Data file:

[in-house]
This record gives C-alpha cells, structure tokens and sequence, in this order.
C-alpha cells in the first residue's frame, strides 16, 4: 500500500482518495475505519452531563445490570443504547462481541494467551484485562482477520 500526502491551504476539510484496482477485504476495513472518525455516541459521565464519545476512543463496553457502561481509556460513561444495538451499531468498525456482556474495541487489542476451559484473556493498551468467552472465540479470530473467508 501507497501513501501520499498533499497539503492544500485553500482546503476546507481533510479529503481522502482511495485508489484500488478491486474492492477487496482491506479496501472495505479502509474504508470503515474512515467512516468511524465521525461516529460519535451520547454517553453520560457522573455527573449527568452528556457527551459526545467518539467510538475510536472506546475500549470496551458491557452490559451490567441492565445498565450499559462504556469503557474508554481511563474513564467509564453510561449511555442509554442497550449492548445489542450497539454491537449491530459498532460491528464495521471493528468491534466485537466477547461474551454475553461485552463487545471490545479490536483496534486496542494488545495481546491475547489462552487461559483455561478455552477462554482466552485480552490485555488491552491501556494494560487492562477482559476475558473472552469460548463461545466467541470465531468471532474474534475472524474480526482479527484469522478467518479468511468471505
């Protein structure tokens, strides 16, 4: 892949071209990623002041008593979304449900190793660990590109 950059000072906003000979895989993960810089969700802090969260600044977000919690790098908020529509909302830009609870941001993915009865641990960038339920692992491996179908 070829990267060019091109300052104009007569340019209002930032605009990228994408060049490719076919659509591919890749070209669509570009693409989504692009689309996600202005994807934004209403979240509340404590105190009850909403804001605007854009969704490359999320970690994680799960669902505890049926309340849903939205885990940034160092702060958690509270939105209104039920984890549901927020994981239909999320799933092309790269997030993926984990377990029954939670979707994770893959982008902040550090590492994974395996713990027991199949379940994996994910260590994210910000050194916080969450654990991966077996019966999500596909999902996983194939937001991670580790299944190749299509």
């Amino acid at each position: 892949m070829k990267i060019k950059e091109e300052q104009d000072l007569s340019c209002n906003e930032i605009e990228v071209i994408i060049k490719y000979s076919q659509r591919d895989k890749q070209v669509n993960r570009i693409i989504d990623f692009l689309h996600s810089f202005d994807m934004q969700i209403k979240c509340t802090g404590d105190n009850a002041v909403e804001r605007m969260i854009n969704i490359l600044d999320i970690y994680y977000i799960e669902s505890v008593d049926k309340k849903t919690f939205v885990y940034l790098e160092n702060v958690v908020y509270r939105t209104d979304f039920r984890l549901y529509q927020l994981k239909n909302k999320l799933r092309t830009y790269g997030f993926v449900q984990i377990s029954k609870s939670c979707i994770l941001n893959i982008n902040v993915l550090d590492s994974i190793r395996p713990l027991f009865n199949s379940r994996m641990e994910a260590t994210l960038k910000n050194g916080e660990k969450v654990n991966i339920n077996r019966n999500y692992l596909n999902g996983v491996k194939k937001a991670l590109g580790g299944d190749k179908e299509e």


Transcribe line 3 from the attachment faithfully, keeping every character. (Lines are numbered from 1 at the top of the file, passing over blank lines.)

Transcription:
C-alpha cells in the first residue's frame, strides 16, 4: 500500500482518495475505519452531563445490570443504547462481541494467551484485562482477520 500526502491551504476539510484496482477485504476495513472518525455516541459521565464519545476512543463496553457502561481509556460513561444495538451499531468498525456482556474495541487489542476451559484473556493498551468467552472465540479470530473467508 501507497501513501501520499498533499497539503492544500485553500482546503476546507481533510479529503481522502482511495485508489484500488478491486474492492477487496482491506479496501472495505479502509474504508470503515474512515467512516468511524465521525461516529460519535451520547454517553453520560457522573455527573449527568452528556457527551459526545467518539467510538475510536472506546475500549470496551458491557452490559451490567441492565445498565450499559462504556469503557474508554481511563474513564467509564453510561449511555442509554442497550449492548445489542450497539454491537449491530459498532460491528464495521471493528468491534466485537466477547461474551454475553461485552463487545471490545479490536483496534486496542494488545495481546491475547489462552487461559483455561478455552477462554482466552485480552490485555488491552491501556494494560487492562477482559476475558473472552469460548463461545466467541470465531468471532474474534475472524474480526482479527484469522478467518479468511468471505